Other side of edibles
The National Council on Drug Abuse (NCDA) is taking issue with a Gleaner article titled 'Weed makes food taste better', published on Monday, November 5.
According to the NCDA, readers had been led to believe that ingesting edibles (food that is infused with ganja) was a purely positive and pleasurable experience. "These assertions must be clarified, as the public needs to be aware of the possible effects of ingesting ganja, which were not mentioned in the article," the council added.
The NCDA noted that the article appears to promote the use of ganja edibles as a safe practice, referring to it as a "discreet and healthier option" for adults who prefer not to smoke ganja. "It goes on to state that edibles remain controversial 'because of the risk they pose to unsuspecting children'."
It argued that while there were undeniable medicinal and therapeutic benefits of cannabis, there were documented negative effects which have been associated with edible consumption.
The NCDA highlights some facts about ganja edibles.
Longer-lasting side effects
"While smoking ganja produces a psychoactive effect (high) within minutes, and while this effect typically lasts for a few hours, eating edibles results in a different outcome. Edibles typically take approximately one hour to affect the user, with a more potent and longer-lasting effect (six to 10 hours). It is noteworthy that edibles are often 'sweet treats' that entice the user to consume generous amounts."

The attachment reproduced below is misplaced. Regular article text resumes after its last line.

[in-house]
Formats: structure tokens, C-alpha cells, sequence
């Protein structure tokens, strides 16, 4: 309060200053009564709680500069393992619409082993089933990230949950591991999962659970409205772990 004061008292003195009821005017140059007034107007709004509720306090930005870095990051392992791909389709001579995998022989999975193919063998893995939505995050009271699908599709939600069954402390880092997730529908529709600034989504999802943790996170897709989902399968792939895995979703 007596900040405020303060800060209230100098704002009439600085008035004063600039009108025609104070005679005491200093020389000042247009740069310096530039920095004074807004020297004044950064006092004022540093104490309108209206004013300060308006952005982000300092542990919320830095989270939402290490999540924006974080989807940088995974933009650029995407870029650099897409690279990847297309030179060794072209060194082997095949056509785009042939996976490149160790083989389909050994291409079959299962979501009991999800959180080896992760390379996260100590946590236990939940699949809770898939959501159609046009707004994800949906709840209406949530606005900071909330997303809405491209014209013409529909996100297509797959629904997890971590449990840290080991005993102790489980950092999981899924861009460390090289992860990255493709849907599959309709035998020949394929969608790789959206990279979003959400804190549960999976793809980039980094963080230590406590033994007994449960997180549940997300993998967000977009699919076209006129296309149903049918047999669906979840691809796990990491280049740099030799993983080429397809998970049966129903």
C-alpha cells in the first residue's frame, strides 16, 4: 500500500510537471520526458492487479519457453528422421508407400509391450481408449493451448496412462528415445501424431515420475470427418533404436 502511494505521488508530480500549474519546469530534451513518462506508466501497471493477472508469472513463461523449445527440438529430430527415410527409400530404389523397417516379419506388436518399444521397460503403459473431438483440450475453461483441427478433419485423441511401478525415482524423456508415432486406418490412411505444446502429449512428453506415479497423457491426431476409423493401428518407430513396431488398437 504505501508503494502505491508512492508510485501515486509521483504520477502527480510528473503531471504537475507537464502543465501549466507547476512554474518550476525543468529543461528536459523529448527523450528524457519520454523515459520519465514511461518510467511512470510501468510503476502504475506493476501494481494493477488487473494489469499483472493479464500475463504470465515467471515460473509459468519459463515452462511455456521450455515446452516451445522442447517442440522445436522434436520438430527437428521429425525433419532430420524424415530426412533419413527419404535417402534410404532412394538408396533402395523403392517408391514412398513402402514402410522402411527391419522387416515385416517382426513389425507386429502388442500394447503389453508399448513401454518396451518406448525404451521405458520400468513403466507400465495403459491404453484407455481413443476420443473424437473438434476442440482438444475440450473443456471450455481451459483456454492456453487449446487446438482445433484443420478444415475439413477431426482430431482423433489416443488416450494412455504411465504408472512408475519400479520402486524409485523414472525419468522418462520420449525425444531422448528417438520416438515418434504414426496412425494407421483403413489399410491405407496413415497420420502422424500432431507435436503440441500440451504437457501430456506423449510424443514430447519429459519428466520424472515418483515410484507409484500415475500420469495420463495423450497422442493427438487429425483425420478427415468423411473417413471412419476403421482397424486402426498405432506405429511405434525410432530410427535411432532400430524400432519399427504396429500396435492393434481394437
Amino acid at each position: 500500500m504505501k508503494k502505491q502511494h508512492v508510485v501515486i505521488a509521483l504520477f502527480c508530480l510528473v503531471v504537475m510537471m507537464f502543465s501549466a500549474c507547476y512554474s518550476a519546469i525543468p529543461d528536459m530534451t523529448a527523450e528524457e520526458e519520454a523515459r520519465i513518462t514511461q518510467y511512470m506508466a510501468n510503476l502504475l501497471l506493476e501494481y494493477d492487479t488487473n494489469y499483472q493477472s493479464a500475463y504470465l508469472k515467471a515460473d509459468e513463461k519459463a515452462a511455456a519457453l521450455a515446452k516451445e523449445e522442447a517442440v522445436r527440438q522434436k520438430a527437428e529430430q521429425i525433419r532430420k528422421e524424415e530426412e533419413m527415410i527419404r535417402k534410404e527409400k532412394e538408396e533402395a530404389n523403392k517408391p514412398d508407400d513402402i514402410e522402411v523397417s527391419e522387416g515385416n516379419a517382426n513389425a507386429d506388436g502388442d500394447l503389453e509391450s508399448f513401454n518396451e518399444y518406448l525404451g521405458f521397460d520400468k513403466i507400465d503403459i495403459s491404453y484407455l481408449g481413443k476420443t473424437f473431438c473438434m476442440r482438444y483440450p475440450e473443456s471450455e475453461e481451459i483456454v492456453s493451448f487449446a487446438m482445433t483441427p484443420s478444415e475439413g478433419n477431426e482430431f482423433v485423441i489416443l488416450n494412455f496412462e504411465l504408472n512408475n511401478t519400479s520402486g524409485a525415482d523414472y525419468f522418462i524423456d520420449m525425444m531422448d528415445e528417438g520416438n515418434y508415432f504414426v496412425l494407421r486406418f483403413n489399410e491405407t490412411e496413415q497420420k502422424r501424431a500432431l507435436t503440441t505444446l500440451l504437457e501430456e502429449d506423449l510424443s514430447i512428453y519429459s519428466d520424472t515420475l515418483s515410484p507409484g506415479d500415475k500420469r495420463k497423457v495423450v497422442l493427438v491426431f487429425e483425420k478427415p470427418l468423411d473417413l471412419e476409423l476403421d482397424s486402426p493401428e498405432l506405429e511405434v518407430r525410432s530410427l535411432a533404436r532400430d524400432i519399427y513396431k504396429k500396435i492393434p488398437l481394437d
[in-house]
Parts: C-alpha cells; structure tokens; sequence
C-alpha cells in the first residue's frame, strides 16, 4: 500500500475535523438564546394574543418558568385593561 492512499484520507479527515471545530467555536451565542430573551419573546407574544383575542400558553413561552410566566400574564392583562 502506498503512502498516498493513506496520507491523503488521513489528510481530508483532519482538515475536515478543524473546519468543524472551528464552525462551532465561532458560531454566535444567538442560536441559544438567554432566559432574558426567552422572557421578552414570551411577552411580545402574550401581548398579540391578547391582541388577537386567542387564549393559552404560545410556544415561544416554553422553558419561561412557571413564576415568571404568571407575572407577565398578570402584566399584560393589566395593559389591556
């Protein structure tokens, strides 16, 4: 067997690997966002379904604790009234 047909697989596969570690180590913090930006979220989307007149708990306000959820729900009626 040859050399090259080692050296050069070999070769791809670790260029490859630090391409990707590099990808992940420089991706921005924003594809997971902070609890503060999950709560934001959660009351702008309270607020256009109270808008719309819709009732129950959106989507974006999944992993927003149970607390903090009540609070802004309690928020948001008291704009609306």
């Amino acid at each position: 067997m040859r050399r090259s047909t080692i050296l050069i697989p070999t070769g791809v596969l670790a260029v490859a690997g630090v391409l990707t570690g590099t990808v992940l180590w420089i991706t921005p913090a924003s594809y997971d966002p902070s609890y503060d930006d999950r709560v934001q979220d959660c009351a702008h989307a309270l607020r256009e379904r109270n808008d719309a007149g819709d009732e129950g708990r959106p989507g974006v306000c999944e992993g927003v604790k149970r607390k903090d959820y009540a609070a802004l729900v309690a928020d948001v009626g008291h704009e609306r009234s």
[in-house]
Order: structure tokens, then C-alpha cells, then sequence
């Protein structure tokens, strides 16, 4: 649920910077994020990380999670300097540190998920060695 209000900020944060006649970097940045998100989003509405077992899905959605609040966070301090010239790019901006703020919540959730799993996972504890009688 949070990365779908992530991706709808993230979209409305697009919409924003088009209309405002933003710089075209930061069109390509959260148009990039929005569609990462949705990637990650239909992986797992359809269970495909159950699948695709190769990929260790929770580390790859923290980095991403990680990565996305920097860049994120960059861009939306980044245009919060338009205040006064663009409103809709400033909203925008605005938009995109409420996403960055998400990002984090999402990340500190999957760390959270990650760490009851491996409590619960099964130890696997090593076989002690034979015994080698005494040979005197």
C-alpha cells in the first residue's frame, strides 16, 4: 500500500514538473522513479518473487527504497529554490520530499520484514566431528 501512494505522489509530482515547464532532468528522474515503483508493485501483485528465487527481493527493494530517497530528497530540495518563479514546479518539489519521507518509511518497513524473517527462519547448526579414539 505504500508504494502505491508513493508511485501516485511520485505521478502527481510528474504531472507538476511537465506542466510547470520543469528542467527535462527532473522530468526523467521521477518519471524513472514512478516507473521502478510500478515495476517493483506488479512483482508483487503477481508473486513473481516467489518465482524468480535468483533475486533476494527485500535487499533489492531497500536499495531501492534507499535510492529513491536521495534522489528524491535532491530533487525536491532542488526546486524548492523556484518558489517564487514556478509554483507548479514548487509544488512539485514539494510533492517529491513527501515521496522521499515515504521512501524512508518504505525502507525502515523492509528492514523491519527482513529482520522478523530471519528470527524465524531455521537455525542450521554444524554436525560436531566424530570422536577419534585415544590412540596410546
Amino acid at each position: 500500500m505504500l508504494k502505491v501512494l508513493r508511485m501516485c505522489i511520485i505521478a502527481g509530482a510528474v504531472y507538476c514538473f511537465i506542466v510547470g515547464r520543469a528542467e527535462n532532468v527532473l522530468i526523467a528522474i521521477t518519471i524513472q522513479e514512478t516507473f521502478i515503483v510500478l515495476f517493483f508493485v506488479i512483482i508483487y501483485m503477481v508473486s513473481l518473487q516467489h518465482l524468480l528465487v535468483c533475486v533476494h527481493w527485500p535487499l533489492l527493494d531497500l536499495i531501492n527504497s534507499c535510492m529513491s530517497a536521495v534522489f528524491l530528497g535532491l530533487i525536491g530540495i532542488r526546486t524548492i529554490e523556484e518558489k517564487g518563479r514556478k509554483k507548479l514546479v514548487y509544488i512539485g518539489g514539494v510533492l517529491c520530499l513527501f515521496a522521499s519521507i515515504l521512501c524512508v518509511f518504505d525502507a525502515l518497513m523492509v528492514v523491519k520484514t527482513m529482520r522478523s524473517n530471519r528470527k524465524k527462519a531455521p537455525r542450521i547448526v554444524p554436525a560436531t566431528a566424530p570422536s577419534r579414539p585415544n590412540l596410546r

The NCDA warned that novices who ingest ganja edibles could end up with an overdose of tetrahydrocannabinol (THC), which can cause negative side effects.
Serious side effects
At the same time, the council noted that while some individuals experience euphoric effects following the consumption of edibles, others end up in medical emergencies owing to intense reactions that include vomiting, anxiety attacks, paranoia, hallucinations and hyperventilation, due to fear.
The NCDA said it has received several reports of adverse reactions to edibles among adults and adolescents across the island, ranging from bizarre behaviour to vomiting and lethargy that lasted in excess of 24 hours.
"Significant concerns have also been raised by physicians in the western region of the island noting an increase in the number of infants who have turned up for emergency care due to accidental ingestion of edibles. This causes significant respiratory problem in young children," the NDCA said.
The agency, which strives to reduce substance abuse in Jamaica, said one of its major concerns regarding edibles is the variability in the amount of ganja, particularly the THC contained in baked products and other foods infused with ganja. "The industry is not yet regulated with requisite standards that specify precise (and safe) amounts of ganja that can be ingested," it cautioned.